Negligence claims brought under Missouri law for errors and omissions committed by insurance agents during the procurement process do not pose an "obstacle to the accomplishment... of the full purposes and objectives of Congress." Id. at 563-64. Therefore, the NFIP does not preempt Count II, so Yoder is not entitled to judgment as a matter of law on the negligent misrepresentation claim.

B. There is a genuine dispute over whether the Pittmans justifiably relied on Yoder's misrepresentations and whether that reliance caused pecuniary loss.

The Court now turns to the merits of the Pittmans' claim that Yoder committed negligent misrepresentation by falsely telling them that their flood insurance policy covered all contents of their basement. Negligent misrepresentation requires proof that: "(1) the speaker supplied information in the course of his business; (2) because of the speaker's failure to exercise reasonable care, the information was false; (3) the information was intentionally provided by the speaker for the guidance of limited persons in a particular business transaction; (4) the hearer justifiably relied on the information; and (5) due to the hearer's reliance on the information, the hearer suffered a pecuniary loss." Renaissance Leasing, LLC v. Vermeer Mfg. Co., 322 S.W.3d 112, 134 (Mo. 2010). Yoder argues that the Pittmans cannot succeed on the fourth and fifth elements, justifiable reliance and causation.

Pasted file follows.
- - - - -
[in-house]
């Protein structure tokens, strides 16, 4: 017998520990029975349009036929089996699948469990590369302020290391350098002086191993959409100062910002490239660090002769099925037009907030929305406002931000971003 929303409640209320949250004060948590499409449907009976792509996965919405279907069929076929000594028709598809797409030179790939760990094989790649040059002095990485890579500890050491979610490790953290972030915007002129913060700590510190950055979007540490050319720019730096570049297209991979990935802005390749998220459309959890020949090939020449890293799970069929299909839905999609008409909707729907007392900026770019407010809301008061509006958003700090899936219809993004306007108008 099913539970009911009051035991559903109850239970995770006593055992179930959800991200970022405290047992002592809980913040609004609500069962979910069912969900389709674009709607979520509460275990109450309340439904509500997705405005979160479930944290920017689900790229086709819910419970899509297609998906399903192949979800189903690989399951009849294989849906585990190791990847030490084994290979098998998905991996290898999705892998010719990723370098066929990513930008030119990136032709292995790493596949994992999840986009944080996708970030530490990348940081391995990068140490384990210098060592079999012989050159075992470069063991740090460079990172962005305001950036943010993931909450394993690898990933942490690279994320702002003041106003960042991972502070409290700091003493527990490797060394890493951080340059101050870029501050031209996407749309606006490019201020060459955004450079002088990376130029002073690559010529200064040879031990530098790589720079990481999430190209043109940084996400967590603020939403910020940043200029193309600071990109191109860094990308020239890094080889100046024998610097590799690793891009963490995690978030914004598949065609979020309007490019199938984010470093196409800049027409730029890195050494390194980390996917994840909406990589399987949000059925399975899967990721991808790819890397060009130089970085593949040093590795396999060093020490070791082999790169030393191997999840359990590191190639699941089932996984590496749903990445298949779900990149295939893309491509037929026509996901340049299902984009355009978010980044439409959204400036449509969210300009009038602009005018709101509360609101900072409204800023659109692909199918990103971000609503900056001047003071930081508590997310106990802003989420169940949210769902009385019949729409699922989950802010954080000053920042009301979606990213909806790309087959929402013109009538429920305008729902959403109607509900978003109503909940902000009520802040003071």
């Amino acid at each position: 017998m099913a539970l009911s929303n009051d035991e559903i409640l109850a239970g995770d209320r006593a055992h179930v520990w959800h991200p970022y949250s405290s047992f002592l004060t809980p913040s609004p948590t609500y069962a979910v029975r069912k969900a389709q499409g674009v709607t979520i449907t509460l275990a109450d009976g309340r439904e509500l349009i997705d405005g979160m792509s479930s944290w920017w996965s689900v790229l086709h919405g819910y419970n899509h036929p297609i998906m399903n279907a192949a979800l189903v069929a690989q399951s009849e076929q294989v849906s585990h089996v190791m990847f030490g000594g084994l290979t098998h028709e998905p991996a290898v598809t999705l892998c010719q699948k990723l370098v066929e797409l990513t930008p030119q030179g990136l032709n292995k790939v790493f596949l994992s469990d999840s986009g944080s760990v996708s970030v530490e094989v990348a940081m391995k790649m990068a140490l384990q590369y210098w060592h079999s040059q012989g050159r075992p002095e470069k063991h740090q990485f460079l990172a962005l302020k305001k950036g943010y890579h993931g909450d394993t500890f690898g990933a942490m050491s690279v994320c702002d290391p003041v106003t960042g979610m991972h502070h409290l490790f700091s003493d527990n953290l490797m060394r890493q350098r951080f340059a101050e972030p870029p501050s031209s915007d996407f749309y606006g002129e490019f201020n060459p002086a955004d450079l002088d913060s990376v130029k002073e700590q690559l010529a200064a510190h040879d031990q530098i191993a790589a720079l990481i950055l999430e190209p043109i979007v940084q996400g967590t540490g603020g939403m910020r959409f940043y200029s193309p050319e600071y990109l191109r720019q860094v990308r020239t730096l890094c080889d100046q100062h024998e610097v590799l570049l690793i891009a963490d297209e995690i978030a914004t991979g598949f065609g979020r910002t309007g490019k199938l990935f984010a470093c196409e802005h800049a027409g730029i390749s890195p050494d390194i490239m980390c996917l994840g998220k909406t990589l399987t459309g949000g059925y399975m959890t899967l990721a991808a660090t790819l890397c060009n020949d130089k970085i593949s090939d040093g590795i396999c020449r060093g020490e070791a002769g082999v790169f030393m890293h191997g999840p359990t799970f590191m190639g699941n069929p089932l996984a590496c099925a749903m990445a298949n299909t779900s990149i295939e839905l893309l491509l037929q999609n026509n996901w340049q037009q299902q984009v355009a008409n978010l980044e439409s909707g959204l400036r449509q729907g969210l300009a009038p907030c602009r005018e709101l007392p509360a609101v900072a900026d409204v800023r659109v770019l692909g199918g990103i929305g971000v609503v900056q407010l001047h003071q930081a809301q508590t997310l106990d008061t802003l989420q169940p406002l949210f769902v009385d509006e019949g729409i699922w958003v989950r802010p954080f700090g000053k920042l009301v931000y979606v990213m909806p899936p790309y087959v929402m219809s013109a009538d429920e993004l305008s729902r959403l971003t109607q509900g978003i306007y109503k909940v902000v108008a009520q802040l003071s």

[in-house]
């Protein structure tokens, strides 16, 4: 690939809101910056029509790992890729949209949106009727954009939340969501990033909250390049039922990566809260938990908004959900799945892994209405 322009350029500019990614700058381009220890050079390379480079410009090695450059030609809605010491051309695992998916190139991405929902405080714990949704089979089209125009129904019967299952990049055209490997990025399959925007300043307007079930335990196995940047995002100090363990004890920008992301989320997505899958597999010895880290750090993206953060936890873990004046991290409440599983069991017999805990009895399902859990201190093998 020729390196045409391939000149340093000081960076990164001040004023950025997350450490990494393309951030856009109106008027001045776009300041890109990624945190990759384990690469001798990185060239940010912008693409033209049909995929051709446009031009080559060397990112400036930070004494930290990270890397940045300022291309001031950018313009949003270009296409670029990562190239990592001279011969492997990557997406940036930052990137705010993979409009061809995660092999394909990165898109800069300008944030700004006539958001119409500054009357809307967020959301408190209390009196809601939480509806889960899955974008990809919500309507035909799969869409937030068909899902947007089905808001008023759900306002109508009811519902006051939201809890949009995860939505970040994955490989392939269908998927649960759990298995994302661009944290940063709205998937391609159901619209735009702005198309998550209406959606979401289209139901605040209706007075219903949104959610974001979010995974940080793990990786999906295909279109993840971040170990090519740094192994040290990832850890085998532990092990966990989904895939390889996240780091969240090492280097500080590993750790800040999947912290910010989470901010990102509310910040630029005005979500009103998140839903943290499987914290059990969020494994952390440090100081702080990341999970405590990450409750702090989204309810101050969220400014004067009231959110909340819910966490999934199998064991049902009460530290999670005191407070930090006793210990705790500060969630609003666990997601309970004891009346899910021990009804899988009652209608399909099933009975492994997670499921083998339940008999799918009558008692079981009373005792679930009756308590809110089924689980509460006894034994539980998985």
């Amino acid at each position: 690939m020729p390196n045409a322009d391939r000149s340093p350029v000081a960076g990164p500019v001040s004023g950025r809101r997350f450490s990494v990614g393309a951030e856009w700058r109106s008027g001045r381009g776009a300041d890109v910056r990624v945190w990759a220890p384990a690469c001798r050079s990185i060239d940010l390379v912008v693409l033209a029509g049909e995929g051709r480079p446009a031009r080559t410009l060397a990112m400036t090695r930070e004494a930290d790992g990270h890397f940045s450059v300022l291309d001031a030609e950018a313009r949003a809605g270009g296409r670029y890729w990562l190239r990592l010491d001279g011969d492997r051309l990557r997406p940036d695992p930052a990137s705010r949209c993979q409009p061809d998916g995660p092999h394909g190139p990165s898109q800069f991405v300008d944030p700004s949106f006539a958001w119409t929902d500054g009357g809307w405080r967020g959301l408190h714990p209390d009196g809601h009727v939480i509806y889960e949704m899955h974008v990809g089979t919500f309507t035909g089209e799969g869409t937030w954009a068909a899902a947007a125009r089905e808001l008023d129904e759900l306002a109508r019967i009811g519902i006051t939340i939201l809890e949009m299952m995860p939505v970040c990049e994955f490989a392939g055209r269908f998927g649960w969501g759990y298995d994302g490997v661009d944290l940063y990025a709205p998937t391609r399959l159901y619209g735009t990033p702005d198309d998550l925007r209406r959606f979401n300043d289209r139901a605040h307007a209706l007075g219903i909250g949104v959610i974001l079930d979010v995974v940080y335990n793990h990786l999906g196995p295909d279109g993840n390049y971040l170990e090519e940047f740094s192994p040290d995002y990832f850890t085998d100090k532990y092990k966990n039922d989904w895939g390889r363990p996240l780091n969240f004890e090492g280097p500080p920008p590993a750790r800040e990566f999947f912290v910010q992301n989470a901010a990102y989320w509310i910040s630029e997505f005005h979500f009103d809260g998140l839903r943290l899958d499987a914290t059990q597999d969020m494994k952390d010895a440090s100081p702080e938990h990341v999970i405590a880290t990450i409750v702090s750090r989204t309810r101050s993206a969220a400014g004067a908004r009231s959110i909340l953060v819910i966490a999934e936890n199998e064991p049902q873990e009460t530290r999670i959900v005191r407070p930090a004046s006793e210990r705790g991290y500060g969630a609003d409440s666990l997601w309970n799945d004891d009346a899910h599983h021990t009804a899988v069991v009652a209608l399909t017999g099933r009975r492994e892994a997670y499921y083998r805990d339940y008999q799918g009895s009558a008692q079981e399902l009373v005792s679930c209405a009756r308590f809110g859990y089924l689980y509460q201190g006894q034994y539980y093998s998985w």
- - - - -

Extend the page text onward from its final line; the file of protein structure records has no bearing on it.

"The test of whether a plaintiff relied upon a misrepresentation is simply whether the representation was a material factor influencing final action." ABC Seamless Siding & Windows, Inc. v. Ward, 398 S.W.3d 27, 35 (Mo.Ct.App. 2013). This inquiry is fact-sensitive. Id. at 36. Here, the Pittmans were anxious about possible flood damage to the contents of their basement. Cathy Pittman called Yoder to procure flood insurance. She allegedly told him that she wanted an insurance policy in part to protect everything in the Pittmans' basement. She described in detail the contents of her basement. While on the phone, she did not have a copy of the policy in front of her. Yoder assured her that he would give him a policy that insured all of the contents of their home, including the basement. He did not mention any limitations on basement content coverage. Finally, Yoder is a professional insurance agent. A reasonable jury could find on these facts that Yoder's alleged misrepresentation was a material factor in the Pittmans' decision to purchase the policy and then forego moving any uninsured contents out of their basement. Therefore, the Pittmans could justifiably rely on his alleged misrepresentation that the flood insurance policy he was going to procure for them contained coverage for all contents of their basement. See id. at 35.